Current College Football COVID-19 Scheduling Status & Potential NFL Impact

Ha Kung Wong

Twitter: @FBGarbageTime

While most of the nation is soaking up the sun and hitting the beach over the summer (albeit while social distancing and with masks), we impatiently endure the sun and surf while rooting for the leaves to turn color as we get to fall for the start of the football season.  Why?  Because we’re crazy about the NFL and a good weekend for us includes getting up early on an Sunday to watch 5 hours of football news followed by locking in games for the next 10 to 11 hours, then perhaps a few post game shows for good measure, all the while getting bewildered stares from those who just don’t get it.  That’s been my Sunday routine for as long as I can remember.  Not that I have a great memory or anything, but I think you get the point.

But as we turn the corner to the 2020 NFL season, questions still abound regarding whether we’ll start on time, and worst yet, whether we’ll start at all.  It’s already pretty clear we won’t have fans in the stands, but is it possible that there won’t be any players in the stadiums either?

We spent some time on our last podcast discussing the impact of COVID-19 on the NFL season and whether we think we’ll even have a season.  It’s pretty clear things will be different, and over 60 players have already opted out due to concerns over safety.  We’re only about a month away, and with the preseason cancelled, it’s starting to look less and less likely that we’ll have a full season, if we’re going to have a season at all.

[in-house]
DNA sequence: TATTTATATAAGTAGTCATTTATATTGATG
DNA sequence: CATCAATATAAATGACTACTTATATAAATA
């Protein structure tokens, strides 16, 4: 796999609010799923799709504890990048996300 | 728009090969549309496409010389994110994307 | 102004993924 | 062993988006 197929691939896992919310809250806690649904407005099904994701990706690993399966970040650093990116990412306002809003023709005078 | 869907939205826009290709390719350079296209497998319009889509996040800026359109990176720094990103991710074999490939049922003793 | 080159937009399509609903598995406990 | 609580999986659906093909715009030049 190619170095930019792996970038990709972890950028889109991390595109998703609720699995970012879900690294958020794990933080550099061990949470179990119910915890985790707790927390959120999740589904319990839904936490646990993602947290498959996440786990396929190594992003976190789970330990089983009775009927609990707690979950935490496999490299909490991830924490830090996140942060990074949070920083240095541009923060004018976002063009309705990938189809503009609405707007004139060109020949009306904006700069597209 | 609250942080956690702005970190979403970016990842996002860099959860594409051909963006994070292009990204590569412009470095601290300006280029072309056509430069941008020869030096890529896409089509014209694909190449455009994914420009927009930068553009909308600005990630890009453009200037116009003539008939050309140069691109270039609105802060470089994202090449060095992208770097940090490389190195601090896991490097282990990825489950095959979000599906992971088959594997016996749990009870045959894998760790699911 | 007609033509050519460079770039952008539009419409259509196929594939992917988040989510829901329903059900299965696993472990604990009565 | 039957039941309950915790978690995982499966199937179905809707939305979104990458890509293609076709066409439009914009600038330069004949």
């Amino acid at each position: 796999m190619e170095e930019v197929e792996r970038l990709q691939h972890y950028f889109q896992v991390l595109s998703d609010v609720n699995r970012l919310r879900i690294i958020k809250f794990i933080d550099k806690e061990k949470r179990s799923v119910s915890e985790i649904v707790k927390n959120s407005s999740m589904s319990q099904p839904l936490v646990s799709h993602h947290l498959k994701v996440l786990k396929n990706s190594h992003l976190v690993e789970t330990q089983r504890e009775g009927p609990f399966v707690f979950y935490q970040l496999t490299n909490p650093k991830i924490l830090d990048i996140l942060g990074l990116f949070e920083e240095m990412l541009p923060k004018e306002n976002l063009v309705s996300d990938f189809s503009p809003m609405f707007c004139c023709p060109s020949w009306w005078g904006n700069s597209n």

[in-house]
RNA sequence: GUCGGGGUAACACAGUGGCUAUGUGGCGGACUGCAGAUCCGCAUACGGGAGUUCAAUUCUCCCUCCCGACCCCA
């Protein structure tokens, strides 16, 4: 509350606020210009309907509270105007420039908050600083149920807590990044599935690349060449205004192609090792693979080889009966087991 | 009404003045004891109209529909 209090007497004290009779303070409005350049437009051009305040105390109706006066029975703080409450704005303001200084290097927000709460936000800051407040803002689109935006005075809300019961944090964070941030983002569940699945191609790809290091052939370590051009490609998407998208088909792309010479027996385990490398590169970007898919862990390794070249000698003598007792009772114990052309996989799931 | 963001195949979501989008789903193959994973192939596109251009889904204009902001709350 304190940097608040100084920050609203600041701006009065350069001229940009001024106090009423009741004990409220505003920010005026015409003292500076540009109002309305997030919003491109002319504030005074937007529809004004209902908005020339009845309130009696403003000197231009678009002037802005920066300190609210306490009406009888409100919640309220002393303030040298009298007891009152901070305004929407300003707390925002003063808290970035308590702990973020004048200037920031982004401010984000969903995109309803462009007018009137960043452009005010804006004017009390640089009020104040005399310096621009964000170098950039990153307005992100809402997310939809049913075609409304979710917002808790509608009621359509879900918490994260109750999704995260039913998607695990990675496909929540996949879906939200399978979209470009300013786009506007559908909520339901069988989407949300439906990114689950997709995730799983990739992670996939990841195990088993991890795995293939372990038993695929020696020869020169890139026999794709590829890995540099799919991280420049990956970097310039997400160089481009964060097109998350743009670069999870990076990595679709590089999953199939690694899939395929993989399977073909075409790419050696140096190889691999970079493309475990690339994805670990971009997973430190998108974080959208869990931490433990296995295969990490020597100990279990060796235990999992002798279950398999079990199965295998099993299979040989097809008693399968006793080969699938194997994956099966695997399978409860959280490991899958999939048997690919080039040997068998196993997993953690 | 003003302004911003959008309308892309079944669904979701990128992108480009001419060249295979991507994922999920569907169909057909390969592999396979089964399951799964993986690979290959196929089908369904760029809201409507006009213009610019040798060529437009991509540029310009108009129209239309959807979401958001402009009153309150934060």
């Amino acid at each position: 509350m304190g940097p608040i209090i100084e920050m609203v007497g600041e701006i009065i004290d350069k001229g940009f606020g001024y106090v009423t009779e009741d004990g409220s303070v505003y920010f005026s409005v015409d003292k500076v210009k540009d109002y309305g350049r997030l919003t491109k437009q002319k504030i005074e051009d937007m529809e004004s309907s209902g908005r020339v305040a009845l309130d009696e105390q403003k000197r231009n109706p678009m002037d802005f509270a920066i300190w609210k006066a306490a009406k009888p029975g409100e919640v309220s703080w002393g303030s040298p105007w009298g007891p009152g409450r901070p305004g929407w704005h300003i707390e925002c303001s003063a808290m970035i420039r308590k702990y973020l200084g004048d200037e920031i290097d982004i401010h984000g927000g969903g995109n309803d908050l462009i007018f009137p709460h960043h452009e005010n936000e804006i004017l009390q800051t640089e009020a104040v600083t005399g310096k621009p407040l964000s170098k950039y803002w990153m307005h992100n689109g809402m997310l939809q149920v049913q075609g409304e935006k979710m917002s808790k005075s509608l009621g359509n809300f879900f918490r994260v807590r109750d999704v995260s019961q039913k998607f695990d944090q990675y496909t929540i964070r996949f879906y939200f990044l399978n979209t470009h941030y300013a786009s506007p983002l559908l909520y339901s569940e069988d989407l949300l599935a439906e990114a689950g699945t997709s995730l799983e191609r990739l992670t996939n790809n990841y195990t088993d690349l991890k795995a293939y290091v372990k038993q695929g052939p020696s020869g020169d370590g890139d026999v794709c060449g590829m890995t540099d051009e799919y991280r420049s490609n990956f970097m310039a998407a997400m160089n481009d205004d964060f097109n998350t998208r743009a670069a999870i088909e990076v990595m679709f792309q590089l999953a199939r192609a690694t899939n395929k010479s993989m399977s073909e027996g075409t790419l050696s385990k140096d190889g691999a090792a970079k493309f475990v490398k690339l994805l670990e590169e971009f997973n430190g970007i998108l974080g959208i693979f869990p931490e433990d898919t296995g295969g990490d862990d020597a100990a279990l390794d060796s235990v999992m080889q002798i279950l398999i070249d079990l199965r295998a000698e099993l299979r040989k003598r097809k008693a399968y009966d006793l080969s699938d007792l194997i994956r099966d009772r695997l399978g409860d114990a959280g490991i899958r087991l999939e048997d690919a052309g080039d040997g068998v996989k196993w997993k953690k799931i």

Clearly, NFL football has a lot at stake from a revenue standpoint, as they already stand to lose a whopping $5.5 billion just from having no fans in the stands, which includes lose of ticket sales, concessions, sponsors, parking and stadium team store sales, which is 38% of their annual revenue.  Doing some quick math, that means there’s at least another $8 billion at risk if the season doesn’t go forward at all.  So, to say that the NFL is motivated to have a season would be an understatement.

College Football isn’t exactly the same, but football revenues are also important for many schools.  That being said, college football players aren’t paid and risking their health and safety to bring in revenue for the school is a questionable proposition at best.  However, if it can be done safely, I’m sure most players would want to play and every fan would certainly want to cheer them on.

So we outline what each of the Division I conferences are currently doing (or not doing) this upcoming season in hopes of gleaning some clue as to how our beloved NFL will be impacted, and we’ll continue to track developments as they go forward.  Lock it in and and let us know if you have any thoughts!

Big Ten Conference

UPDATE (August 11): And it’s official, as the Big Ten has cancelled the fall season.

UPDATE (August 10):  As of now, it looks like the Big Ten will cancel their season.

The Big Ten set its updated 10-game, conference-only schedule on August 5.

On August 8, the Big Ten announced that “based on the advice and counsel” of its infectious diseases task force and its medicine committee, the league will remain in its current phase of football practice with helmets only instead of moving forward with padded practice.

And that may not be all, as there appears to be some momentum for canceling the season in its entirety, but no decision on whether to move forward with the the Big Ten’s season is expected this weekend after league presidents meet.

Further, Big Ten students have also been concerned with safety in the upcoming season.